Once more on System 1 and System 2 thinking

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by Neil Godfrey

thinkingfastslowWhen I wrote Do You Understand What You Argue Against I had only just finished reading Richard Shenkman’s Political Animals: How Our Stone Age Brain Gets in the Way of Smart Politics and was sharing some reflections arising out of that book. In particular, I had been thinking about how Shenkman’s overview of recent findings in psychology and related studies helped us understand why so often we find people with very strong opinions about certain things (evolution, mythicism, Zionism, refugees, Muslims, terrorists, politicians, national history, poverty . . . ) even though they are incapable of explaining the viewpoint about those things that they oppose. I opened with something written by PZ Myers:

I’ve talked to creationists one-on-one about this before, and they can’t tell me what I’m thinking at all accurately — it’s usually some nonsense about hating God or loving Satan, and it’s not at all true. But at the same time, I’m able to explain to them why they’re promoting creationism in a way they can agree with.

I discussed this problem in the context of System 1 and System 2 types of thinking. It didn’t take very many comments on that post to send me looking for the main source for that model of System 1 and 2 thinking raised by Shenkman. Shenkman’s discussion was only second hand information. So I have since started reading the primary source: Thinking, Fast and Slow by Daniel Kahneman (2011). When I first heard of that book I impulsively dismissed it (System 1 reaction) because I thought the title and someone’s comment about it meant it was just another pop psychology book. I have since learned I could not have been more wrong. Daniel Kahneman is not a pop psychologist. See The Guardian’s article Daniel Kahneman changed the way we think about thinking. But what do other thinkers think of him?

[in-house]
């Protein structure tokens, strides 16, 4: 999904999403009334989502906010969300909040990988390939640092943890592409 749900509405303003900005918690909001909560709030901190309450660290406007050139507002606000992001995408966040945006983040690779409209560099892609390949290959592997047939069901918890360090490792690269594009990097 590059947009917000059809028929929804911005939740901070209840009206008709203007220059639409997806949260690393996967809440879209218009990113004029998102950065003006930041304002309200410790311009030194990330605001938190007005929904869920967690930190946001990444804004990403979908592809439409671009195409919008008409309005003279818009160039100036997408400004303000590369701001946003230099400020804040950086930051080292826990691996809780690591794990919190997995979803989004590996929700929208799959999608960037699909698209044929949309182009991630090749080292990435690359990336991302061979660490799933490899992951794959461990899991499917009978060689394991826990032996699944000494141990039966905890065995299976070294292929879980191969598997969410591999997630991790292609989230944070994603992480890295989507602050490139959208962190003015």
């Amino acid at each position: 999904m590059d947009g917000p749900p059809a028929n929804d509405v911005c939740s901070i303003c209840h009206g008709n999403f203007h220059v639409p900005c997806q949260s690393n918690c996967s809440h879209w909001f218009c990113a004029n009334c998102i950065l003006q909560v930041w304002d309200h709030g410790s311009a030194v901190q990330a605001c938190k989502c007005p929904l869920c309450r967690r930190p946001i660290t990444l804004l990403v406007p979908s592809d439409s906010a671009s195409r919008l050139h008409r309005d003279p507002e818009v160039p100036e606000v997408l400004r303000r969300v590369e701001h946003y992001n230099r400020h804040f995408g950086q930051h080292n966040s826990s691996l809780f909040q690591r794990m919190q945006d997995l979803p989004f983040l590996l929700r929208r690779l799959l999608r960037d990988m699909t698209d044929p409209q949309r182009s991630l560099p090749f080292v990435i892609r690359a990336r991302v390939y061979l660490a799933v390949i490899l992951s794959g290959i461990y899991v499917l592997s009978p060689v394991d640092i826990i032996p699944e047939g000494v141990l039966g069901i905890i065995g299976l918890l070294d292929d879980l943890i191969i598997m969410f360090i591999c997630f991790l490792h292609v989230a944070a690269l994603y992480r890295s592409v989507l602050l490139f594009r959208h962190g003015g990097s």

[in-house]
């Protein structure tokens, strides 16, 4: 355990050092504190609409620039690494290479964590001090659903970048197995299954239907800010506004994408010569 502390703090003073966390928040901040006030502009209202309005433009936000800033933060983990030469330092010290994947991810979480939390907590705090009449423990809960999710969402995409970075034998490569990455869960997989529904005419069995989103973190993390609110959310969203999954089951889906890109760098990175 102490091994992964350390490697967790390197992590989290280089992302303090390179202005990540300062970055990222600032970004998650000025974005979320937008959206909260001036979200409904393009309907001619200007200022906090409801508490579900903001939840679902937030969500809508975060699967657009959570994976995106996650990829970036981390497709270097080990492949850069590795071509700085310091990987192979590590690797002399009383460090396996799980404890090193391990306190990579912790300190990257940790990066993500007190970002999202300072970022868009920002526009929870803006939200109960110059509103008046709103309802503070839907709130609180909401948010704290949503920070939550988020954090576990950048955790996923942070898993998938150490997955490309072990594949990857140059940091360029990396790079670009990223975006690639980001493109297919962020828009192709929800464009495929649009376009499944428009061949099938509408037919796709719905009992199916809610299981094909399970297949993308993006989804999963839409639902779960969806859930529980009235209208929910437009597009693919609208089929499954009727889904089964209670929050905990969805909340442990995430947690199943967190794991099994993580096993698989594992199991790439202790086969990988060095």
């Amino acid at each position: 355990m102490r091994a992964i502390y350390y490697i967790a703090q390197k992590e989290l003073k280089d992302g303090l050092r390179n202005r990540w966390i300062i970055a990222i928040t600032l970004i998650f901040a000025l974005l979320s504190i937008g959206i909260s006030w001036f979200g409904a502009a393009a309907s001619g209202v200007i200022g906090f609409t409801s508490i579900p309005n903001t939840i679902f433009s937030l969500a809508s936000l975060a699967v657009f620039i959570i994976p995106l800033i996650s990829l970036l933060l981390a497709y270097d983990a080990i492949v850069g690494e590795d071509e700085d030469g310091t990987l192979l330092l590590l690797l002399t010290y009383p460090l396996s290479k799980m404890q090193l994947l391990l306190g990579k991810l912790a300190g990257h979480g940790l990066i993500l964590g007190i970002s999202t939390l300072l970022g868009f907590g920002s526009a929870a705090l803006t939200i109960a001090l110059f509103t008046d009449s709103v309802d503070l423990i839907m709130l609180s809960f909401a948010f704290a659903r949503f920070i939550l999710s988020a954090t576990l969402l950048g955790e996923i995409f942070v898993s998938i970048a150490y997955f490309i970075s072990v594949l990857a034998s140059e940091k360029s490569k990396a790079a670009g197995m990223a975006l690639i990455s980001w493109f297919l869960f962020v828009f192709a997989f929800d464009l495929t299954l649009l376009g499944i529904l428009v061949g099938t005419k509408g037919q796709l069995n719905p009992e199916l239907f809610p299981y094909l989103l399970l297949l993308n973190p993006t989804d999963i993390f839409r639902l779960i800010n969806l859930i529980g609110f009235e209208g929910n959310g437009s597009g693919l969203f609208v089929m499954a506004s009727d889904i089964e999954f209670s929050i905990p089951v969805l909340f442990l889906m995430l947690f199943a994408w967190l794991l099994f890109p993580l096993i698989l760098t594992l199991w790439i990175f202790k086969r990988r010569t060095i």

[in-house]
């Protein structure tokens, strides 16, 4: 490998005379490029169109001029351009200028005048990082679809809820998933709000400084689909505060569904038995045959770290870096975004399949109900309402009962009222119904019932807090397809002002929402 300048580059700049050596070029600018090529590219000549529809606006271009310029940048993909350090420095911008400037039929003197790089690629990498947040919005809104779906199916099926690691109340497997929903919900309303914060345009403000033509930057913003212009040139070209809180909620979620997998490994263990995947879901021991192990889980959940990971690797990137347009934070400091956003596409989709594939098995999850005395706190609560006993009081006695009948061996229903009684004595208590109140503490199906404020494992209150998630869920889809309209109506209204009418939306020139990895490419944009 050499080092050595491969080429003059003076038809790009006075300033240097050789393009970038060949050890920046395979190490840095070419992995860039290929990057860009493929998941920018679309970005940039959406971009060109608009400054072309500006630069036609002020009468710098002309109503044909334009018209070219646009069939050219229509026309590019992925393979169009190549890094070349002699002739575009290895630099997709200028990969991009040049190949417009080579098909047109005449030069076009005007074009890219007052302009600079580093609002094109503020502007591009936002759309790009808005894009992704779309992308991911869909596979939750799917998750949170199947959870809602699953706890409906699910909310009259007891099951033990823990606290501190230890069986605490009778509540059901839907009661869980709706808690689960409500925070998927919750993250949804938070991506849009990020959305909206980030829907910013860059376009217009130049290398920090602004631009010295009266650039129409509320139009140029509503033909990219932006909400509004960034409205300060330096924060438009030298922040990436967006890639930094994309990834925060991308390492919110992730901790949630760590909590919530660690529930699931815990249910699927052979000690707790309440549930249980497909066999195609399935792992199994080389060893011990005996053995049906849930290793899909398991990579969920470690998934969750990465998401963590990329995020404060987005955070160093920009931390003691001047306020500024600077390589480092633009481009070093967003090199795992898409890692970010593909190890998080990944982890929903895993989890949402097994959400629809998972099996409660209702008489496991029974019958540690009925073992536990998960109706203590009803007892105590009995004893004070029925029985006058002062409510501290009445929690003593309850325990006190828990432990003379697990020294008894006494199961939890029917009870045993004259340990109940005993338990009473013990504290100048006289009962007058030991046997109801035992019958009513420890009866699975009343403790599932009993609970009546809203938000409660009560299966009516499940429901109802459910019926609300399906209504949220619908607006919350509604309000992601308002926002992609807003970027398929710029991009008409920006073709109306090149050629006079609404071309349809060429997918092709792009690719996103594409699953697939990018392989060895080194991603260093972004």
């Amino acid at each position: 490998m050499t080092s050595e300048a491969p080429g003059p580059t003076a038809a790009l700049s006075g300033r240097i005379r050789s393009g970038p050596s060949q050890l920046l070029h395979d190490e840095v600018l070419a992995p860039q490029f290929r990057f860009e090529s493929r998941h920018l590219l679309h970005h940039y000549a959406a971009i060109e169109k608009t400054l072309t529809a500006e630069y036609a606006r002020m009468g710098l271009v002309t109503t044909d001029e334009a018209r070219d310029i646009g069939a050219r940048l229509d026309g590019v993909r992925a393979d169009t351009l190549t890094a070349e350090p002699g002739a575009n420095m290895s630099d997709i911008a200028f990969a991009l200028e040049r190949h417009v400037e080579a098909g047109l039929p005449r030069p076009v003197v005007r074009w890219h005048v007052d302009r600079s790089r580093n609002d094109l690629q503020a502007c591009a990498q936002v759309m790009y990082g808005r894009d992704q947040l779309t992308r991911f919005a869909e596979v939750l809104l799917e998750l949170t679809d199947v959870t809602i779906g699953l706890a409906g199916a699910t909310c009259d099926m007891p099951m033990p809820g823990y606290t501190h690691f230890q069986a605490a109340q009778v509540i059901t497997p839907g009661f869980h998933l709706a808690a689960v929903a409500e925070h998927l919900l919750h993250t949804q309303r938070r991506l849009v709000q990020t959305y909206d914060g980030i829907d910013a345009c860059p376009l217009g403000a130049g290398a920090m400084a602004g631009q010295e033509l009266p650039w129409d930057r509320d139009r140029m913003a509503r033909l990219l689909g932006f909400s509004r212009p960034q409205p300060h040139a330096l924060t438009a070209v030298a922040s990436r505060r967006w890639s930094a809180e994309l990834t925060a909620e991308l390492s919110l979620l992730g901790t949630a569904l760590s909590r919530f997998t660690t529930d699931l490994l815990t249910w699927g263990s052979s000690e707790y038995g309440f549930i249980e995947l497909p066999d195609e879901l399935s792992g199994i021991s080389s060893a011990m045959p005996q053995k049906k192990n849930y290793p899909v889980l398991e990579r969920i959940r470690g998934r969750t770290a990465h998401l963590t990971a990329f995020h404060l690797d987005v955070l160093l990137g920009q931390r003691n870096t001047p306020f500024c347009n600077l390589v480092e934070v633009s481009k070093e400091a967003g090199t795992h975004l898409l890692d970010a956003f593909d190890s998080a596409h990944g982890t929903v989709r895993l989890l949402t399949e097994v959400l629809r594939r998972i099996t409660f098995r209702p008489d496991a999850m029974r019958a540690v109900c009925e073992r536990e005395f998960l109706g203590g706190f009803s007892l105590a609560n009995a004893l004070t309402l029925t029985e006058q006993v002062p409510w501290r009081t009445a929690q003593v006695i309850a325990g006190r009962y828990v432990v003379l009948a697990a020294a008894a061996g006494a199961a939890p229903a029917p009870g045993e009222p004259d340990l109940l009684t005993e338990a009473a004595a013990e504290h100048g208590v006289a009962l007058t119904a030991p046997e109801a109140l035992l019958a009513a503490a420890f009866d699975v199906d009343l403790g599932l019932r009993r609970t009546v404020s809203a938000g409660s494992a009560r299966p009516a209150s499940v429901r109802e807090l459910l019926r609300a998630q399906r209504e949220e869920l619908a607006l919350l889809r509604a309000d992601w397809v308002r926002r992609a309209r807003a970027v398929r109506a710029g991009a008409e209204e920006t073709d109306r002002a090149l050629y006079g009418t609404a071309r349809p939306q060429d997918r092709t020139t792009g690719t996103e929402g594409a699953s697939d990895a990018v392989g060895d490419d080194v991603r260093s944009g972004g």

Excuse me if I copy and paste some paragraphs from the conclusion of Kahneman’s book. Work pressures and bouts of illness have kept me from posting anything more demanding at this stage. There will be some slight shift of understanding of the nature of System 2 thinking in what follows. (Always check the primary sources before repeating what you think you understand from a secondary source!) Bolding is my own. 

The attentive System 2 is who we think we are. System 2 articulates judgments and makes choices, but it often endorses or rationalizes ideas and feelings that were generated by System 1. You may not know that you are optimistic about a project because something about its leader reminds you of your beloved sister, or that you dislike a person who looks vaguely like your dentist. If asked for an explanation, however, you will search your memory for presentable reasons and will certainly find some. Moreover, you will believe the story you make up. But System 2 is not merely an apologist for System 1; it also prevents many foolish thoughts and inappropriate impulses from overt expression. The investment of attention improves performance in numerous activities—think of the risks of driving through a narrow space while your mind is wandering—and is essential to some tasks, including comparison, choice, and ordered reasoning. However, System 2 is not a paragon of rationality. Its abilities are limited and so is the knowledge to which it has access. We do not always think straight when we reason, and the errors are not always due to intrusive and incorrect intuitions. Often we make mistakes because we (our System 2) do not know any better. . . .